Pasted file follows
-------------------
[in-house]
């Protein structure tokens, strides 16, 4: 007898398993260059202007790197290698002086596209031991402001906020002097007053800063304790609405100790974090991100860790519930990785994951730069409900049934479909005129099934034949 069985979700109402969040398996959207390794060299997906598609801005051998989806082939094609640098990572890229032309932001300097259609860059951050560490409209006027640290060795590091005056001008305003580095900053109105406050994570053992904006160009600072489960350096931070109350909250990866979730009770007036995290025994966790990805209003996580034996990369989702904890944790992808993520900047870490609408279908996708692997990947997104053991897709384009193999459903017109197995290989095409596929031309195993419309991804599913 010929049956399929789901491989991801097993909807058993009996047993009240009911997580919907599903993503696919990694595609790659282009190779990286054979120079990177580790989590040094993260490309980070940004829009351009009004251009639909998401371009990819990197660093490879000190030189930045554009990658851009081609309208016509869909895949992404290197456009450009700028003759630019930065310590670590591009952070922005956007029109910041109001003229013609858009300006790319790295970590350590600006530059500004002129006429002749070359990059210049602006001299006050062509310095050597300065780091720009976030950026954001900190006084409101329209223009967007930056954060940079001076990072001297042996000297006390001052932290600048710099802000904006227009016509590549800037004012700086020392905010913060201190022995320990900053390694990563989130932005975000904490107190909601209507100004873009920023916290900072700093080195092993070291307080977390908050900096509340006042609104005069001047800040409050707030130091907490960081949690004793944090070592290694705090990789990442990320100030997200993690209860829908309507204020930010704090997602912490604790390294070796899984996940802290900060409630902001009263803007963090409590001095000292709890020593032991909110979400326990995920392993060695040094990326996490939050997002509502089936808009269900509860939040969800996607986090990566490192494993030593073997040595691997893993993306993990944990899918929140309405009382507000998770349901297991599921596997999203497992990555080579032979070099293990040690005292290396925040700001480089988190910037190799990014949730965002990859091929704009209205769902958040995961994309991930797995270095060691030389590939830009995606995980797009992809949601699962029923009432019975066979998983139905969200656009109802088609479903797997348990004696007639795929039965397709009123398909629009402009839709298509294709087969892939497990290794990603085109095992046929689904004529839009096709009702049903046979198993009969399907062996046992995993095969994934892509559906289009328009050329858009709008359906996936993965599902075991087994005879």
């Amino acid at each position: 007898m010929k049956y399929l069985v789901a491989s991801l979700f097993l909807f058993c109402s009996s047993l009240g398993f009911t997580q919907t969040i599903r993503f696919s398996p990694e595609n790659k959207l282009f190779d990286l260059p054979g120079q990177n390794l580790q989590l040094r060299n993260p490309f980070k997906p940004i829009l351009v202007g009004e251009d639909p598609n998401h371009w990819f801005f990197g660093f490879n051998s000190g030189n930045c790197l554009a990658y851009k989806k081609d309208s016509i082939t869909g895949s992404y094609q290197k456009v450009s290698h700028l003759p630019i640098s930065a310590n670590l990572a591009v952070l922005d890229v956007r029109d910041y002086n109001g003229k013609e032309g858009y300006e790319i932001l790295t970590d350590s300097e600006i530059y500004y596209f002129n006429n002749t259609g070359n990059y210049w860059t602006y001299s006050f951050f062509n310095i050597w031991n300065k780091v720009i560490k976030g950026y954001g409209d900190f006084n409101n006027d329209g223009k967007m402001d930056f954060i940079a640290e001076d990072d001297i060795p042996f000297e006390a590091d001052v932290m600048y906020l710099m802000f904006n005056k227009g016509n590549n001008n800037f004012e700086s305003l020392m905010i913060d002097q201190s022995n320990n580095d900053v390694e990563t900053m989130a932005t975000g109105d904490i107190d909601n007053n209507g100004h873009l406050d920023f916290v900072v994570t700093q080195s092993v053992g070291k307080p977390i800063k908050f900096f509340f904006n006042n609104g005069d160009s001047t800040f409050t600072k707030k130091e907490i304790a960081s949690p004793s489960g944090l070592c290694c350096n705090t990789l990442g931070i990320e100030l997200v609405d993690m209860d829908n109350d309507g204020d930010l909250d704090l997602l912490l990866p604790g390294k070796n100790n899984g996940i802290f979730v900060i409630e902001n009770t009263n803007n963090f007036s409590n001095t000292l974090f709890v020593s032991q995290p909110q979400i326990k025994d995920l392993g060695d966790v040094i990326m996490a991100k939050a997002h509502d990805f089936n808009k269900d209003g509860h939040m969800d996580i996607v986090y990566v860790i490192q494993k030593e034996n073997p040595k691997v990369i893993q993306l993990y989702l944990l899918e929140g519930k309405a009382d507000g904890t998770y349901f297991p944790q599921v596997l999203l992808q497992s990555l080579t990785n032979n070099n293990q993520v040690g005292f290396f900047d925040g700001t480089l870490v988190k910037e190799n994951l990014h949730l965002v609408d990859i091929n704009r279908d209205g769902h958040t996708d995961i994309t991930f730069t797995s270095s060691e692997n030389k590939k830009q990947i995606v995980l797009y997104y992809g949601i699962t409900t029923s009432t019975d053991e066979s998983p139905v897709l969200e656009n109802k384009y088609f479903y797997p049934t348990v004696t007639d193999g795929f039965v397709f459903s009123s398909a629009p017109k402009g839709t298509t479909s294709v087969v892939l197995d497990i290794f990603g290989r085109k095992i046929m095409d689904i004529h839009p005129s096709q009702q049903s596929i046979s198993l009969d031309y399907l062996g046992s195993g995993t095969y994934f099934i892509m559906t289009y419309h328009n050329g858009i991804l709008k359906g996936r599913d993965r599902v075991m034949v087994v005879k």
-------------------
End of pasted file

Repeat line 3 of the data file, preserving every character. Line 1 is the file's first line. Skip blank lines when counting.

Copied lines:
């Amino acid at each position: 007898m010929k049956y399929l069985v789901a491989s991801l979700f097993l909807f058993c109402s009996s047993l009240g398993f009911t997580q919907t969040i599903r993503f696919s398996p990694e595609n790659k959207l282009f190779d990286l260059p054979g120079q990177n390794l580790q989590l040094r060299n993260p490309f980070k997906p940004i829009l351009v202007g009004e251009d639909p598609n998401h371009w990819f801005f990197g660093f490879n051998s000190g030189n930045c790197l554009a990658y851009k989806k081609d309208s016509i082939t869909g895949s992404y094609q290197k456009v450009s290698h700028l003759p630019i640098s930065a310590n670590l990572a591009v952070l922005d890229v956007r029109d910041y002086n109001g003229k013609e032309g858009y300006e790319i932001l790295t970590d350590s300097e600006i530059y500004y596209f002129n006429n002749t259609g070359n990059y210049w860059t602006y001299s006050f951050f062509n310095i050597w031991n300065k780091v720009i560490k976030g950026y954001g409209d900190f006084n409101n006027d329209g223009k967007m402001d930056f954060i940079a640290e001076d990072d001297i060795p042996f000297e006390a590091d001052v932290m600048y906020l710099m802000f904006n005056k227009g016509n590549n001008n800037f004012e700086s305003l020392m905010i913060d002097q201190s022995n320990n580095d900053v390694e990563t900053m989130a932005t975000g109105d904490i107190d909601n007053n209507g100004h873009l406050d920023f916290v900072v994570t700093q080195s092993v053992g070291k307080p977390i800063k908050f900096f509340f904006n006042n609104g005069d160009s001047t800040f409050t600072k707030k130091e907490i304790a960081s949690p004793s489960g944090l070592c290694c350096n705090t990789l990442g931070i990320e100030l997200v609405d993690m209860d829908n109350d309507g204020d930010l909250d704090l997602l912490l990866p604790g390294k070796n100790n899984g996940i802290f979730v900060i409630e902001n009770t009263n803007n963090f007036s409590n001095t000292l974090f709890v020593s032991q995290p909110q979400i326990k025994d995920l392993g060695d966790v040094i990326m996490a991100k939050a997002h509502d990805f089936n808009k269900d209003g509860h939040m969800d996580i996607v986090y990566v860790i490192q494993k030593e034996n073997p040595k691997v990369i893993q993306l993990y989702l944990l899918e929140g519930k309405a009382d507000g904890t998770y349901f297991p944790q599921v596997l999203l992808q497992s990555l080579t990785n032979n070099n293990q993520v040690g005292f290396f900047d925040g700001t480089l870490v988190k910037e190799n994951l990014h949730l965002v609408d990859i091929n704009r279908d209205g769902h958040t996708d995961i994309t991930f730069t797995s270095s060691e692997n030389k590939k830009q990947i995606v995980l797009y997104y992809g949601i699962t409900t029923s009432t019975d053991e066979s998983p139905v897709l969200e656009n109802k384009y088609f479903y797997p049934t348990v004696t007639d193999g795929f039965v397709f459903s009123s398909a629009p017109k402009g839709t298509t479909s294709v087969v892939l197995d497990i290794f990603g290989r085109k095992i046929m095409d689904i004529h839009p005129s096709q009702q049903s596929i046979s198993l009969d031309y399907l062996g046992s195993g995993t095969y994934f099934i892509m559906t289009y419309h328009n050329g858009i991804l709008k359906g996936r599913d993965r599902v075991m034949v087994v005879k």